It’s only a matter of time.
Mosquitoes are in the news and there is reason for concern.
That’s right, cases of mosquito borne viruses are already documented in this country. But even without that concern, mosquitoes are just pesky critters that we don’t need around.
There are plenty of repellents on the market, but if you’re concerned about putting pesticides on your body, look to make sure DEET is not one of the ingredients.
In an effort to offer some alternatives, we’re going to focus on plants and things that you can do to reduce the mosquito population and keep them off you!
Mosquitoes LOVE standing water, you know, the kind that just collects? Eliminate Any stagnant water (old tires, buckets, cans, anything that holds water without drainage). This is where they breed.
Put out the NOT WELCOME mat. You can do this with plants, believe it or not. Your landscape or patio doesn’t have to be ugly, nor does it need to smell bad.
Here are some ideas:
Ever heard of Citronella? It’s an oil derived from lemon grass. Treat it as an annual plant – makes a great tall plant for your patio planters. Great for Asian dishes, too!
Hardy little plant, loves rock gardens. The plant alone won’t repel mosquitoes, but crushing the leaves and rubbing on your hands and forearms will. (don’t go overboard on this one until you’re sure you won’t have an allergic reaction!)
The smellier the better! Add some color to those flower beds and containers by tucking a marigold plant here and there.
Repels flies, too! Keep a pot by the door to keep the pesky critters outside and a wonderful culinary herb within easy reach for making your favorite summer dishes.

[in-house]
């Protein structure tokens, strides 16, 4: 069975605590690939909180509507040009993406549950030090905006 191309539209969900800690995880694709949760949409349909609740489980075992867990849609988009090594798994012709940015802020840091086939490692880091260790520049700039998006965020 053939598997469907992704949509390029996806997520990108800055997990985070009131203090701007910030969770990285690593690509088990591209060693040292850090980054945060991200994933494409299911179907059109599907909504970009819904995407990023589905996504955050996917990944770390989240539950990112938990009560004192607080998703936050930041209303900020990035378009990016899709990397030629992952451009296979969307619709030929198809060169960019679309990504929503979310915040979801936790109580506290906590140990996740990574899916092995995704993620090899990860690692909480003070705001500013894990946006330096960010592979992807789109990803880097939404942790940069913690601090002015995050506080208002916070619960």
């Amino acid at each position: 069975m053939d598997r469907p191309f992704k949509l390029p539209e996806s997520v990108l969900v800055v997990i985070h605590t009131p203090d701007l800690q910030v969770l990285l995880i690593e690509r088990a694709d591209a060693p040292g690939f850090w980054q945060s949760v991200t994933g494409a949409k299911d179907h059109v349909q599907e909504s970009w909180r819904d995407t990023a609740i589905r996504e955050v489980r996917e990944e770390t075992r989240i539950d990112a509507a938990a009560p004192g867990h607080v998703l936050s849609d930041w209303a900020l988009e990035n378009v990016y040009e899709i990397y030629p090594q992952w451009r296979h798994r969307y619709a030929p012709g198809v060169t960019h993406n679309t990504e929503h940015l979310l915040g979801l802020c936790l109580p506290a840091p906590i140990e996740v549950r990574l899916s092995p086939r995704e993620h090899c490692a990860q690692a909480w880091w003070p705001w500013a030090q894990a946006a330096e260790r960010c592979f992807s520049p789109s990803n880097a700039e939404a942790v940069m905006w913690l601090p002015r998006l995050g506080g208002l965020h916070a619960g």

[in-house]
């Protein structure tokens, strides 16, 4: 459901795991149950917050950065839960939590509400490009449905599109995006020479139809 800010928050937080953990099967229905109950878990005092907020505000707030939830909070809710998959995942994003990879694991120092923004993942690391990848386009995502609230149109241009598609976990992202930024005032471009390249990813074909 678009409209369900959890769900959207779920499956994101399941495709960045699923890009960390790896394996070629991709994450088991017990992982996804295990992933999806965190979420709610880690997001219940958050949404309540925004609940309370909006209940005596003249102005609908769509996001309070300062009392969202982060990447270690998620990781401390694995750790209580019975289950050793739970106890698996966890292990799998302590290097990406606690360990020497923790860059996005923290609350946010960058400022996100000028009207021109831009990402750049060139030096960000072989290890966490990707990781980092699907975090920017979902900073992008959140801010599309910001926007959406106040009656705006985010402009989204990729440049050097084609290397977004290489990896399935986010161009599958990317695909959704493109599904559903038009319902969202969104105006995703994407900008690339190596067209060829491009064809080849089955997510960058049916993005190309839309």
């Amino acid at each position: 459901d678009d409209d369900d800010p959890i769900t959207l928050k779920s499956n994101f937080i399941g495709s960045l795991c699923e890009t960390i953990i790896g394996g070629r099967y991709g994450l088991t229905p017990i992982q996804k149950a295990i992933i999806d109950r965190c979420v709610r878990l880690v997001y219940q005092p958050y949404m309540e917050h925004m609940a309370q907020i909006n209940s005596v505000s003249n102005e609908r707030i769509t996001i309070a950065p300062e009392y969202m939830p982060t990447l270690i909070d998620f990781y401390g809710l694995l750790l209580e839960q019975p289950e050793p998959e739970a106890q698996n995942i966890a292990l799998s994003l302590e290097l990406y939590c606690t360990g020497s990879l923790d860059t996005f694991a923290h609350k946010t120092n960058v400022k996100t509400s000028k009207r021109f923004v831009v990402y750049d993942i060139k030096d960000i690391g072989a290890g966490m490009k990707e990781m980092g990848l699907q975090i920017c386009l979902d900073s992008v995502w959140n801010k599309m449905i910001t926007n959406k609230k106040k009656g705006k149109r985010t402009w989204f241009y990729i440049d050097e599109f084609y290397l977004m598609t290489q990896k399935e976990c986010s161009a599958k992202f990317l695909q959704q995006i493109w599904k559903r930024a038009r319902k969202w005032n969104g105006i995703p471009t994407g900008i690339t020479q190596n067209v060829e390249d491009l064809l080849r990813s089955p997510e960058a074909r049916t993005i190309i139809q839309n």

Repels a variety of insects, but is best used in essential oil form for repelling mosquitoes.
It’s a mint. (Plant it in a pot so it doesn’t take over the neighborhood!) Its essential oil is also awesome to have on hand.
Mosquitoes HATE Rosemary! Who knew? Be sure to throw some on the barbeque grill next time, and then toss some more on the hot coals to discourage them from visiting your patio.
(It’s a citronella geranium.) The blooms are small, pastel in color, and seemingly insignificant. The fragrance when you crush or rub a leaf, however, is awesome. These plants are also great in containers around the patio.
Make your own bug spray!
Click here for some recipes that I think are really helpful for homemade sprays that smell wonderful.
For all the sprays and such that you might make or purchase, remember, too, that the simple act of grabbing a few leaves of rosemary, basil, peppermint, or the citronella geranium, bruising them to release the fragrance, and then putting them in your gardening hat as you go about your chores will also help. (I only use basil like this when there’s fresh mozzarella, a vine ripe tomato, and some virgin olive oil around for a salad after greenhouse chores! Makes me hungry thinking about it!)